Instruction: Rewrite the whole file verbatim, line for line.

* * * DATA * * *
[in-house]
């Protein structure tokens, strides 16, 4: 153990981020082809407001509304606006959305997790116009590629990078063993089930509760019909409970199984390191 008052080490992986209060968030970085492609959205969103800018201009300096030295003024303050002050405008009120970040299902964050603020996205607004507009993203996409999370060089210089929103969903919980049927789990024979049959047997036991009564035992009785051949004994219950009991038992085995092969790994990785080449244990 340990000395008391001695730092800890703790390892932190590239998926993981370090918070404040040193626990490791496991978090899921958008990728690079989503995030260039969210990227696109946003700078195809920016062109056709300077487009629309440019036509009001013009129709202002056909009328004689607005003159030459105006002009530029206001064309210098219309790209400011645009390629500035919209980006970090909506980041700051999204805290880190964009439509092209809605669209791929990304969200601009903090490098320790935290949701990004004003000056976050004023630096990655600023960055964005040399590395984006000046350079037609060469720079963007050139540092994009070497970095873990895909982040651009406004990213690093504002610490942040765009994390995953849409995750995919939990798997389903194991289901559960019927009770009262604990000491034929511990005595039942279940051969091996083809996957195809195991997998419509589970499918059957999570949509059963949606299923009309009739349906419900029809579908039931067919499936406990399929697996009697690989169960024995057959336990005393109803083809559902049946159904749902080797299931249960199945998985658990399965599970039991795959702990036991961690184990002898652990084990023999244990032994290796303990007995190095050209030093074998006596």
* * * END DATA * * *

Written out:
[in-house]
């Protein structure tokens, strides 16, 4: 153990981020082809407001509304606006959305997790116009590629990078063993089930509760019909409970199984390191 008052080490992986209060968030970085492609959205969103800018201009300096030295003024303050002050405008009120970040299902964050603020996205607004507009993203996409999370060089210089929103969903919980049927789990024979049959047997036991009564035992009785051949004994219950009991038992085995092969790994990785080449244990 340990000395008391001695730092800890703790390892932190590239998926993981370090918070404040040193626990490791496991978090899921958008990728690079989503995030260039969210990227696109946003700078195809920016062109056709300077487009629309440019036509009001013009129709202002056909009328004689607005003159030459105006002009530029206001064309210098219309790209400011645009390629500035919209980006970090909506980041700051999204805290880190964009439509092209809605669209791929990304969200601009903090490098320790935290949701990004004003000056976050004023630096990655600023960055964005040399590395984006000046350079037609060469720079963007050139540092994009070497970095873990895909982040651009406004990213690093504002610490942040765009994390995953849409995750995919939990798997389903194991289901559960019927009770009262604990000491034929511990005595039942279940051969091996083809996957195809195991997998419509589970499918059957999570949509059963949606299923009309009739349906419900029809579908039931067919499936406990399929697996009697690989169960024995057959336990005393109803083809559902049946159904749902080797299931249960199945998985658990399965599970039991795959702990036991961690184990002898652990084990023999244990032994290796303990007995190095050209030093074998006596």